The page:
Rescue attempt leaves its mark Burned image suggests time running out

August 30, 1993|By Rafael Alvarez | Rafael Alvarez,Staff Writer

The image branded into the pale flesh of Lee Brown's palm shows a watch at 3 o'clock.

That is the moment Mr. Brown grabbed the wrists of a man who had just been burned to death in a car wreck, a moment at the corner of White Avenue and Walther Avenue in Northeast Baltimore when he tried to save the life of a stranger.

To Mr. Brown -- who bears traces of the burn mark left by John A. Vogel's wristwatch a week after the Aug. 23 accident killed Mr. Vogel and a friend -- the blemish is not a symbol of heroism, but a reminder that time is running out.

"People try to mysticize it -- the time on my hand is the time the man died," said Mr. Brown, 28, who lives in an old farmhouse at White and Walther and was on the porch in the afternoon when two cars collided. "At 2:55 two friends were out for a drive and at 3 p.m. they were out in eternity. Time ran out for them."

The increase in seemingly minor transgressions like running a red light -- the probable cause of the crash that killed Mr. Vogel, 70, and his friend Albert Delorenzo, 83 -- has persuaded Mr. Brown that time is not long for the human race.

Mr. Brown, who operates a taxiservice for pets, says that where he once saw motorists racing through yellow lights he now sees five and six cars follow through red lights.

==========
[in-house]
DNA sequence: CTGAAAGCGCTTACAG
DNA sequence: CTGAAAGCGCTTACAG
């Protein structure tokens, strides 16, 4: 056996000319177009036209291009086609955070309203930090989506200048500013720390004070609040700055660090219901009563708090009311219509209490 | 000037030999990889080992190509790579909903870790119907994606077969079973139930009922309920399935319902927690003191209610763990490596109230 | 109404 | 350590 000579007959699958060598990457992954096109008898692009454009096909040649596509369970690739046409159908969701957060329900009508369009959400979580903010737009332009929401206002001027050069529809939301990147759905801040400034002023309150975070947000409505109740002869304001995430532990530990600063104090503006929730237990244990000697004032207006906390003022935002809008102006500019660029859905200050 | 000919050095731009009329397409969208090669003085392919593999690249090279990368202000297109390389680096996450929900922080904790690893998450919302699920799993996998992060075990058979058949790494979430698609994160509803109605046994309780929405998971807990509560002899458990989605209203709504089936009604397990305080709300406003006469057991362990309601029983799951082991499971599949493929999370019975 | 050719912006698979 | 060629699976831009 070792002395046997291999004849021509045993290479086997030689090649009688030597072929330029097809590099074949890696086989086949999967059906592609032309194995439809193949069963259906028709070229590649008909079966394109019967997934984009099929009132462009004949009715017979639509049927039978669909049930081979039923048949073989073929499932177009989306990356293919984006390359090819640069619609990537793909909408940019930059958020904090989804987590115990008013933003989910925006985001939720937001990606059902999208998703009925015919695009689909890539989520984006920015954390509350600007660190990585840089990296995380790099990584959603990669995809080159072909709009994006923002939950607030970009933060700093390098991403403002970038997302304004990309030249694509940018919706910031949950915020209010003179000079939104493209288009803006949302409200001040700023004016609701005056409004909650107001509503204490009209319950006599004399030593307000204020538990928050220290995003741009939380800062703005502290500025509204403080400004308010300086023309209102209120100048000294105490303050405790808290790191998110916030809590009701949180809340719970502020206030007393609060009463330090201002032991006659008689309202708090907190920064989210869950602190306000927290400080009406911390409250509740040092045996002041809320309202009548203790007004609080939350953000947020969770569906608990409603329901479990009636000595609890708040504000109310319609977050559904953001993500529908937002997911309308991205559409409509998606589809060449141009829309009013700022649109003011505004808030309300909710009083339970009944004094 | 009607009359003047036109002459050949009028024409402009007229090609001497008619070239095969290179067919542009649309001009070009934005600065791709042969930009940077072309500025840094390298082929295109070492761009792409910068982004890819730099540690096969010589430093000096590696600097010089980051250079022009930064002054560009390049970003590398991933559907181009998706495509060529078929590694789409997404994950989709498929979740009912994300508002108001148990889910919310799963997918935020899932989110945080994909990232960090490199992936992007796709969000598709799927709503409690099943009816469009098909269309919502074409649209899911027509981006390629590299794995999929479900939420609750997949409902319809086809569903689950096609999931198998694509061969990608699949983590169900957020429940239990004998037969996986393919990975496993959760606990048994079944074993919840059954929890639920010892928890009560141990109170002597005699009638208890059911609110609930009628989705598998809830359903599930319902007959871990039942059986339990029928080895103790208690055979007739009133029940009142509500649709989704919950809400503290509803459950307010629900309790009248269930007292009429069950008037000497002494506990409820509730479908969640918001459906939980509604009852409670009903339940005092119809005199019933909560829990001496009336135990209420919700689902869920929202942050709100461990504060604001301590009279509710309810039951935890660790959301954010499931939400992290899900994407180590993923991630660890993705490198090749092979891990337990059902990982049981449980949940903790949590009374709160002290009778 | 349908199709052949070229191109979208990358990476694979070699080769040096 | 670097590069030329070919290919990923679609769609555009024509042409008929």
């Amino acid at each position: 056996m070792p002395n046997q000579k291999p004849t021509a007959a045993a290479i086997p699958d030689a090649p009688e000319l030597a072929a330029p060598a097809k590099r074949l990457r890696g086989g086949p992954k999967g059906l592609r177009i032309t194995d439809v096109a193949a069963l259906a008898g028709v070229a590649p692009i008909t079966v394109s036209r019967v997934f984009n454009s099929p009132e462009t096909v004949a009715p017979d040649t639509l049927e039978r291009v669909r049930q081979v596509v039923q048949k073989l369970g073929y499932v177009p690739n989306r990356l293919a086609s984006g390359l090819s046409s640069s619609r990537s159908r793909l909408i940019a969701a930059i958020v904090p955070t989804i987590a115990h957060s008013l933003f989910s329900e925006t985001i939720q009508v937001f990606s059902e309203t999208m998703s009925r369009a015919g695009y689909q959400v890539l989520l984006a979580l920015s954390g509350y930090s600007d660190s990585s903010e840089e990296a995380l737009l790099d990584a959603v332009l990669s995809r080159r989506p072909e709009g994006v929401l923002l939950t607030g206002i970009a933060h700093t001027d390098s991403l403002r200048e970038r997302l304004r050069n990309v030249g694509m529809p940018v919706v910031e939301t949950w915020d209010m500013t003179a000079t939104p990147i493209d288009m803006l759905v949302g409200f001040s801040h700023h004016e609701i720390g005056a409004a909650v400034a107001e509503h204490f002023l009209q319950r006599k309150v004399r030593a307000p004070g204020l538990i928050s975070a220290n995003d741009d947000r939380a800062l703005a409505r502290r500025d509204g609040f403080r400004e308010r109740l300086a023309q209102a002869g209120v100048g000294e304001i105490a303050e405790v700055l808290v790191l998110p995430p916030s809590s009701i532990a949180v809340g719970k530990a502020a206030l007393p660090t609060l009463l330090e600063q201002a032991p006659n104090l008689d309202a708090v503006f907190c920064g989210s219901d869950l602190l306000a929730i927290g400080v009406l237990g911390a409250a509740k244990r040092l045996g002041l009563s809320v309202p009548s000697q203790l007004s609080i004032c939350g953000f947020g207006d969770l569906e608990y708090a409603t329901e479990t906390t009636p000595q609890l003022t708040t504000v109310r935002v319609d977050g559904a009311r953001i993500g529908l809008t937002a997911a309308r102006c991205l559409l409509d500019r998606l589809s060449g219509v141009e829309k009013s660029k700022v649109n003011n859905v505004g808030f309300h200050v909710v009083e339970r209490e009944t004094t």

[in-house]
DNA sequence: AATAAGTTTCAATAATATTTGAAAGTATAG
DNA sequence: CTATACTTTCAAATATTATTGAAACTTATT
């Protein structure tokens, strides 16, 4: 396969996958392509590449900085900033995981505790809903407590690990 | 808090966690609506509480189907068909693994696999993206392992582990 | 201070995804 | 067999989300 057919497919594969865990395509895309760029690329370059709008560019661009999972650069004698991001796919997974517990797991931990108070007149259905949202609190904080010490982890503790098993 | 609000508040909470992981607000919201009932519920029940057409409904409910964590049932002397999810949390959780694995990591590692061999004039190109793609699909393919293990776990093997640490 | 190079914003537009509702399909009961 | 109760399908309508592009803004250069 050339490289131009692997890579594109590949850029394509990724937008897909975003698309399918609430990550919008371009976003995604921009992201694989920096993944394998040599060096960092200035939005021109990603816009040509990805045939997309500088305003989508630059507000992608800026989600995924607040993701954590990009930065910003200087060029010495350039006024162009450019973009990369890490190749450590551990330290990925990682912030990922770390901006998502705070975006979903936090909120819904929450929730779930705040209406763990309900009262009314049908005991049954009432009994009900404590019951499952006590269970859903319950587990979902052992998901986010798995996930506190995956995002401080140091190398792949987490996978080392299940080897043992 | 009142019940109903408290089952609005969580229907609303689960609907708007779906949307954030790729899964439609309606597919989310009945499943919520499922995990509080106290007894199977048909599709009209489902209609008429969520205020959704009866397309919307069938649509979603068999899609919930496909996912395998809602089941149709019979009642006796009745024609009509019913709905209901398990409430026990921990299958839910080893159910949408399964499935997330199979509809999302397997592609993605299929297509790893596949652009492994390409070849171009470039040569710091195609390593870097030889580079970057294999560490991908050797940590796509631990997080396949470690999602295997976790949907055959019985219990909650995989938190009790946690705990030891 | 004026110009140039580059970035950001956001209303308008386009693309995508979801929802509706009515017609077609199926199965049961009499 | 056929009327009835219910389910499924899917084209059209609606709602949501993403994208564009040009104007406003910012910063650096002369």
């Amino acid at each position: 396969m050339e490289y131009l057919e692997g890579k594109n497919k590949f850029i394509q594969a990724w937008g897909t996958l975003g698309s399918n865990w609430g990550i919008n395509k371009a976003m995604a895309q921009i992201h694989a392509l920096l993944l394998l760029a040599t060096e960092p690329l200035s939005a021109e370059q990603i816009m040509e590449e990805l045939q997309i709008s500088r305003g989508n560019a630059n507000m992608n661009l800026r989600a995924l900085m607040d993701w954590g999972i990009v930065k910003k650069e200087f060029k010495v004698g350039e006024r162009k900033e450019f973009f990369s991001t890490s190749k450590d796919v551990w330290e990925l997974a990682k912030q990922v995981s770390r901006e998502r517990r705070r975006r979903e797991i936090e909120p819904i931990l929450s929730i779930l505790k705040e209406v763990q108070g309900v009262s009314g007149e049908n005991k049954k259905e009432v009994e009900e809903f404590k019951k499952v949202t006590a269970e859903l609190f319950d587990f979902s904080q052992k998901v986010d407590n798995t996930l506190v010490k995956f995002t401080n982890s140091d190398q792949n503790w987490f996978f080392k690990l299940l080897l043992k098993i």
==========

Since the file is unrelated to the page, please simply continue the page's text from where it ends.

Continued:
"Our disregard for laws shows that our disregard for life is increasing," he said. "I think people who try to beat a red light shows a decline in humanity -- mankind bent on self-destruction."

According to police, Mr. Vogel, who lived on Balfern Avenue, was giving Mr. Delorenzo -- a double-amputee below the knees who lived on Acton Road -- a ride in his 1976 Cadillac Fleetwood. The friends were traveling north on Walther Avenue when they collided in the intersection with a Toyota Camry driven west on White Avenue by Nikolaos Psironis, 59.

Investigators are uncertain which vehicle ran the light. Police said that Mr. Psironis, of the 400 block of Gusryan St., has refused to tell them what happened.

The Cadillac was sent spinning, and when its gas tank scraped the concrete median, it ruptured and the Fleetwood exploded. Mr. Vogel, already badly burned, was thrown from the car while Mr. Delorenzo was trapped inside.

Several residents rushed to the scene to help, including someone with a garden hose, another with a fire extinguisher and Lee Brown.

"I didn't have time to consider anything except I had to get this guy away from the car. The only thing that was left on him was part of one shoe, the waistband of his underwear, and the watch," he said. "I could feel the sting on my hand when I grabbed him. I thought he was still alive."

Mr. Brown's beliefs -- his view of the failed rescue as "trying to love my brother as I would love myself" -- are shaped by his Christian faith. When he was 13, he said, a man he worked for at a local pet store told him about Jesus and the experience changed his life.

The experience of trying to save someone who burned to death before his eyes, Mr. Brown said, has left a mark on his consciousness that will linger long after the imprint on his hand has faded.

"It's easy to think that we're going to be here forever, but when you witness something like that, it proves that life is just a vapor," he said. "It's just a mist that's here for a while and passes away."

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